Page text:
Incidentally he happened to be nephew to Marius and had only narrowly escaped Sulla’s proscription lists as a young man. On rising to public office he was decidedly supportive of the Plebeian faction (in spite of being a Patrician himself). He restored Marius’ trophies to a place of honour and publicly strove to reinstate the position of the Plebeian Tribunes.

Whilst he was of an upper-class family, Julius Caesar was poor of financial resources. His family connections had aided him in avoiding Sulla’s death lists and in starting a successful  “cursus honorum” through various public magistrate and religious offices. Numerous victories at war in Spain, Gaul, Egypt and other regions won him wealth and public adoration which more than made up for the heavy debts of his early days.

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Notwithstanding his actions in favour of the Plebeians and his undeniable successes at war, Caesar was in many ways the trigger for the end of the Roman Republic:

As the great generals before him, Caesar was directly involved in the political tensions between the plebeian and patrician classes. It was at this time – 49BC – that he made his great quote “Aleaiactaest” (the die is cast) as he marched down from Gaul towards Rome with his troops and literally took Rome whilst the Patrician class fled. Civil war ensued, Pompey died : Assassinated by the Egyptians and his head handed to Caesar on a plate – It is said Caesar wept for what had been done to Pompey. There was some forgiving and peace-making but all told he was now lord and master of Rome.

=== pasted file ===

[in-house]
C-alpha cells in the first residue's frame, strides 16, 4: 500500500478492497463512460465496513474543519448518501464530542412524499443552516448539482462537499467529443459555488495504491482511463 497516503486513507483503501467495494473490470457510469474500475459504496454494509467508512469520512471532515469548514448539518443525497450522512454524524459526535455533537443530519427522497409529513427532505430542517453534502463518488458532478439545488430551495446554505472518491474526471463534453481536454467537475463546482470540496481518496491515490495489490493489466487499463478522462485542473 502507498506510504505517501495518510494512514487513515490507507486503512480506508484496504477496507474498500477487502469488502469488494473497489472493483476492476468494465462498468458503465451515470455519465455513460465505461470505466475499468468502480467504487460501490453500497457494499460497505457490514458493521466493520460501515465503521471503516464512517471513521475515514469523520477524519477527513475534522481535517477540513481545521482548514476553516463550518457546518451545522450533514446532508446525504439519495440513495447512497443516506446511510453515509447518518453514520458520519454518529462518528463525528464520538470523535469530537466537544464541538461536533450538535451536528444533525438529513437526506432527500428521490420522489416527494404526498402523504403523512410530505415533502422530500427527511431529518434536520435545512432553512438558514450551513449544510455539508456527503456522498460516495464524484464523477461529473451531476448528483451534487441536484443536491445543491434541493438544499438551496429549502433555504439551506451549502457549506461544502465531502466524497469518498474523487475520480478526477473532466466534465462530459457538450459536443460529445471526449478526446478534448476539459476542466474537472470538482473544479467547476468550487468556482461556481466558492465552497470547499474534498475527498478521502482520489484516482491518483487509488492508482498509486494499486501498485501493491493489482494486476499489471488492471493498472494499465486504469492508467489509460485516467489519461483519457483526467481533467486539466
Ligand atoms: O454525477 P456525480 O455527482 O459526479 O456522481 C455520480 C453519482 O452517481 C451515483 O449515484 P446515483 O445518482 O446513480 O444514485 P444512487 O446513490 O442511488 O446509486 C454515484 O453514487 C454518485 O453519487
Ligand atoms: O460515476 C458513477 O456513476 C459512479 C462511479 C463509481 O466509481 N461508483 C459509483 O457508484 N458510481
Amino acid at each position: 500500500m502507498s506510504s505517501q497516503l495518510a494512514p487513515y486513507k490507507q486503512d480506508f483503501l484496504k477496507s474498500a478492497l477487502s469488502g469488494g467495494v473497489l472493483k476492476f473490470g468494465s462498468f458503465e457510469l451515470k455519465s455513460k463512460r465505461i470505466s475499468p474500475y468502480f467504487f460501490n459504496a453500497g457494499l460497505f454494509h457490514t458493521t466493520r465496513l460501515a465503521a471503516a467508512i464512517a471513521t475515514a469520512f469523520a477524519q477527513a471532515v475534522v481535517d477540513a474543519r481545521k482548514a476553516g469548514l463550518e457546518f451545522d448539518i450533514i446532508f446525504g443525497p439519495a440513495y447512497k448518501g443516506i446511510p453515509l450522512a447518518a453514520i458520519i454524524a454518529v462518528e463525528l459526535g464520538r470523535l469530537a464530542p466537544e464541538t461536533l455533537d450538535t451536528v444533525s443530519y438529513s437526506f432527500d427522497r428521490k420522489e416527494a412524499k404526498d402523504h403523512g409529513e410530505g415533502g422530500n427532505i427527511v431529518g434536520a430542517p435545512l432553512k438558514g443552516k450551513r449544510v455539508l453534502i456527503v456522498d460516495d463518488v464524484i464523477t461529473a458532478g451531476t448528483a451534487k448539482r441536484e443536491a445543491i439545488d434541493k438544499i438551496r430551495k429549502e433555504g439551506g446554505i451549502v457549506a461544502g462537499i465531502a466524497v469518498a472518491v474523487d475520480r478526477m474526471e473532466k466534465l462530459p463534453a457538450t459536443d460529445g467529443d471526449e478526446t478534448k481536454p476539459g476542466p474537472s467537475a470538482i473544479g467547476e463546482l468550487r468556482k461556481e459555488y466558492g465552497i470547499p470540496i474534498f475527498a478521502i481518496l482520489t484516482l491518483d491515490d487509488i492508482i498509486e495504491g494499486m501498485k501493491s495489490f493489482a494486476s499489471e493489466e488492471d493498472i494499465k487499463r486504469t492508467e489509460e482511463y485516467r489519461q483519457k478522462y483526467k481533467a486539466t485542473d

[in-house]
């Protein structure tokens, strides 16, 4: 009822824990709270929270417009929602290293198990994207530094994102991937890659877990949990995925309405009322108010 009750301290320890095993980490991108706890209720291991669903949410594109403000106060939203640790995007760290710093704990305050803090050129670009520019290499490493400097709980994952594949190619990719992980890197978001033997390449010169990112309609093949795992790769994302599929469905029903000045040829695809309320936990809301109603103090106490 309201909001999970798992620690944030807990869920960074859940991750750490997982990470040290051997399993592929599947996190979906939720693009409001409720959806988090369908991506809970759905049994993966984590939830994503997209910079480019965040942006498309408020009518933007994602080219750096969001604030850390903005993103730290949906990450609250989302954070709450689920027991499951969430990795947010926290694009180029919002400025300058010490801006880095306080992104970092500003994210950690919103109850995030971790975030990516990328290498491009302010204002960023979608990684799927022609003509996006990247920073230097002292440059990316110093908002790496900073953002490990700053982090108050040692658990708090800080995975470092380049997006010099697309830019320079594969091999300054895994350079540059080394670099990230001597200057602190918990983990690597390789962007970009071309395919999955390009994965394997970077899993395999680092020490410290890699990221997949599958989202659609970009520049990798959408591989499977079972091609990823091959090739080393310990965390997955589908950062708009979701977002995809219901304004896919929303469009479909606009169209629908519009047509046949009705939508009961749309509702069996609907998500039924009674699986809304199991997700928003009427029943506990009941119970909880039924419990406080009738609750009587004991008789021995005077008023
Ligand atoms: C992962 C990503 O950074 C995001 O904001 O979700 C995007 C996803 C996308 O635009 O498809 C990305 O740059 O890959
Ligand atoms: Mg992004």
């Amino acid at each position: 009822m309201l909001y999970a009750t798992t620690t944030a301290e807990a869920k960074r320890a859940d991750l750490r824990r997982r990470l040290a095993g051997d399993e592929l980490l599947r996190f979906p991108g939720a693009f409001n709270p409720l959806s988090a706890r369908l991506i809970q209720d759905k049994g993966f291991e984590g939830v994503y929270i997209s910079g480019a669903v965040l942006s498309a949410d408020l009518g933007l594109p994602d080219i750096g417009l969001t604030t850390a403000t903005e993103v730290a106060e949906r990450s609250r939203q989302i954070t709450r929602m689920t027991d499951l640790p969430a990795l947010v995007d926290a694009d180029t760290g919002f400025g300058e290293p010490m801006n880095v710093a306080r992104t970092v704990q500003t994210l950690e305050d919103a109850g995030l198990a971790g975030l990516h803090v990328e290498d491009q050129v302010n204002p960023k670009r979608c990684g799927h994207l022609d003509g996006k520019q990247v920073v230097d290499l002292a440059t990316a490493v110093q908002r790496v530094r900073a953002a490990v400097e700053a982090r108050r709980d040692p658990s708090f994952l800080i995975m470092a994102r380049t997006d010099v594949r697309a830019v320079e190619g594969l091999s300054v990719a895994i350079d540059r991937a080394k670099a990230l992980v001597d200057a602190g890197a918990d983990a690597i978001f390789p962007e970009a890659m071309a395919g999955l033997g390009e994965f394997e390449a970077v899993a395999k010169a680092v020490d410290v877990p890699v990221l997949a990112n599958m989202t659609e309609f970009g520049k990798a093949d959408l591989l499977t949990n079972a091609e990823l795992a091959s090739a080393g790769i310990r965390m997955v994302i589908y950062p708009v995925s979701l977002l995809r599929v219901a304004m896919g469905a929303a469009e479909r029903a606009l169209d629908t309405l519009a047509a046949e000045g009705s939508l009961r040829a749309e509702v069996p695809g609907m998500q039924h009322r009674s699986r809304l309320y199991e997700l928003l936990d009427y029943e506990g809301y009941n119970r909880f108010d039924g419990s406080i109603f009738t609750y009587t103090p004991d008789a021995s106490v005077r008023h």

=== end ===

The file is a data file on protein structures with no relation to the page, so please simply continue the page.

Only a couple of years later, as dictator, we have another memorable quote of “venividi vici” (I came, I saw, I conquered) when he quashed the expansionist moves of Pharnaces II of Pontus (~Turkey) which he celebrated with a public triumph. The public loved it.

Caesar’s military successes won him unprecedented power and the nomination of dictator for life – effectively recreating the position of “king” so hated by many that it led to his famous assassination by persons he trusted, such as Brutus – “You too Brutus, my son” and whom he had also forgiven for being on the wrong side of the civil war.

Caesar’s death left a power vacuum which could only be filled after a period of intense civil wars. At first these wars were his own allies versus the posse of assassins but later turned into inter-fighting of the allies themselves to take power. Most famously Mark Anthony (Caesar’s military commander) versus Octavian (Caesar’s adopted son) ended with the suicide of Mark Anthony and Cleopatra and the establishment of a new regime under Octavian: The Roman Empire with Caesar’s adoptive son Octavian proclaiming himself Emperor Augustus.

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By javed ansari